Standing statuette (bronze with gold inlay) of the ancient Egyptian cat-goddess Bastet, holding an usekh-collar topped by a feline head and sun-disk. Artist unknown; ca. 400-250 BCE (Late Period or early Ptolemaic). Now in the Walters Art Museum, Baltimore. Photo credit: Walters Art Museum.
Fayum Mummy Portraits, dating from around 30 BC to the mid 3rd century AD.
The portrait heads were attached to Egyptian mummies of the Roman period, covering the faces of the deceased In the top pictures, you can see now they were bound to the mummy. Dating from the time of the Roman occupation of Egypt, they are closest to Graeco-Roman artistic traditions. Around 900 are known to survive and they are some of the only surviving evidence of Classical panel painting traditions. Due to their burial in hot, dry conditions with the bodies, many have survived in excellent condition.
The term Fayum comes from an area of graveyards (necropoli) where they were found in large numbers, buried in communal catacombs.
Painted on wooden board (and sometimes on cloth), either in encaustic (wax) or egg tempera.
I started 2016 off with a goddess & wanted to end it with a goddess! ♡ Bastet is the most requested illustration I get across social media, so this is also a HUGE **thank you for 10,000** followers here on Tumblr! (ﾉ∀＼*) Your love and support means so much to meee! ♡♡♡ ♡ Wishing you all the best in 2017! ♡
My entry for June’s Character Design’s Challenge ! Theme was : Egyptian Gods
Anubis, protector of the embalmers. He opens the eyes and mouth of the dead corpse, to free the soul and guide it to the room of judgement.
The final version of my CDC participation for June!! I hesitated a long time between Anubis, Sekhmet and Ammit, but then I had this picture of chest-mouth for Anubis, focused around the face that he opens the eyes and mouth of the embalmed dead corpse to help the soul get out of it! Will make the next participation even better o9 I want to try a different process for the next entry, a messier one x) (though I also want to better this process too ! but I can alternate between tests uvu)
Broad collar with falcon heads, belonging to an ancient Egyptian noblewoman named Senebtisi. Made of faience, gold, carnelian, and turquoise. Artist unknown; ca. 1850-1775 BCE (late 12th or early 13th Dynasty). From Senebtisi’s tomb, part of the funerary complex of the vizier Senusret at Lisht, Egypt; now in the Metropolitan Museum of Art.
Mummy portraits or Fayum mummy portraits (also Faiyum mummy portraits) is the modern term given to a type of naturalistic painted portrait on wooden boards attached to Egyptian mummies from the Coptic period. They belong to the tradition of panel painting, one of the most highly regarded forms of art in the Classical world. In fact, the Fayum portraits are the only large body of art from that tradition to have survived.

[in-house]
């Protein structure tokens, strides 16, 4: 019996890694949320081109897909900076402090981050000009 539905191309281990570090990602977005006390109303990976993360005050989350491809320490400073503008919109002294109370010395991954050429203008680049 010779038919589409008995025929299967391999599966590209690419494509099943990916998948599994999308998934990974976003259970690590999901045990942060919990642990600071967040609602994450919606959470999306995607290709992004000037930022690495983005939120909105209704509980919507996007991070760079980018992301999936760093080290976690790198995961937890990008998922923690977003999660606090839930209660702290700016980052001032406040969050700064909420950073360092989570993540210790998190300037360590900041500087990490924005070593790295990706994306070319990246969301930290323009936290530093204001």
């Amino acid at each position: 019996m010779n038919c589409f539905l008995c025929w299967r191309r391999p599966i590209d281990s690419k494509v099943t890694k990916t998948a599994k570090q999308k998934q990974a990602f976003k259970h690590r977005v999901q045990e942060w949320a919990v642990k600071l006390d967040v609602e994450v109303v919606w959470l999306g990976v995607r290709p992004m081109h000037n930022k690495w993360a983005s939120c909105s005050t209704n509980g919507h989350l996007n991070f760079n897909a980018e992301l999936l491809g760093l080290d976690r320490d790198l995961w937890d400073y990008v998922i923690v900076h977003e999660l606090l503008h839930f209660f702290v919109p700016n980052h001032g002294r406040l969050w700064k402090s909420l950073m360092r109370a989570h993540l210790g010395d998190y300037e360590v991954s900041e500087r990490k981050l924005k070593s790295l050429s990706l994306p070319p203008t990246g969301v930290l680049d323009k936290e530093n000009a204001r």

Mummy portraits have been found across Egypt, but are most common in the Faiyum Basin, particularly from Hawara in the Fayum Basin (hence the common name) and the Hadrianic Roman city Antinoopolis. “Faiyum Portraits” is generally thought of as a stylistic, rather than a geographic, description. While painted cartonnage mummy cases date back to pharaonic times, the Faiyum mummy portraits were an innovation dating to the Coptic period at the time of the Roman occupation of Egypt.
They date to the Roman period, from the late 1st century BC or the early 1st century AD onwards. It is not clear when their production ended, but recent research suggests the middle of the 3rd century. They are among the largest groups among the very few survivors of the highly prestigious panel painting tradition of the classical world, which was continued into Byzantine and Western traditions in the post-classical world, including the local tradition of Coptic iconography in Egypt.
The portraits covered the faces of bodies that were mummified for burial. Extant examples indicate that they were mounted into the bands of cloth that were used to wrap the bodies. Almost all have now been detached from the mummies. They usually depict a single person, showing the head, or head and upper chest, viewed frontally. In terms of artistic tradition, the images clearly derive more from Graeco-Roman traditions than Egyptian ones.
Two groups of portraits can be distinguished by technique: one of encaustic (wax) paintings, the other in tempera. The former are usually of higher quality. About 900 mummy portraits are known at present. The majority were found in the necropoleis of Faiyum. Due to the hot dry Egyptian climate, the paintings are frequently very well preserved, often retaining their brilliant colours seemingly unfaded by time.
Personally I`ve seen some at the Museum and was stunned and hypnotized by the ancient 2000 year-old faces looking at me as if they were there with me.
The jackal-god of mummification, he assisted in the rites by which a dead man was admitted to the underworld. Anubis was worshipped as the inventor of embalming and who embalmed the dead Osiris and thereby helping to preserve him that he might live again.
Anubis is portrayed as a man with the head of a jackal holding the divine sceptre carried by kings and gods; as simply a black jackal or as a dog accompanying Isis. His symbol was a black and white ox-hide splattered with blood and hanging from a pole. It’s meaning is unknown.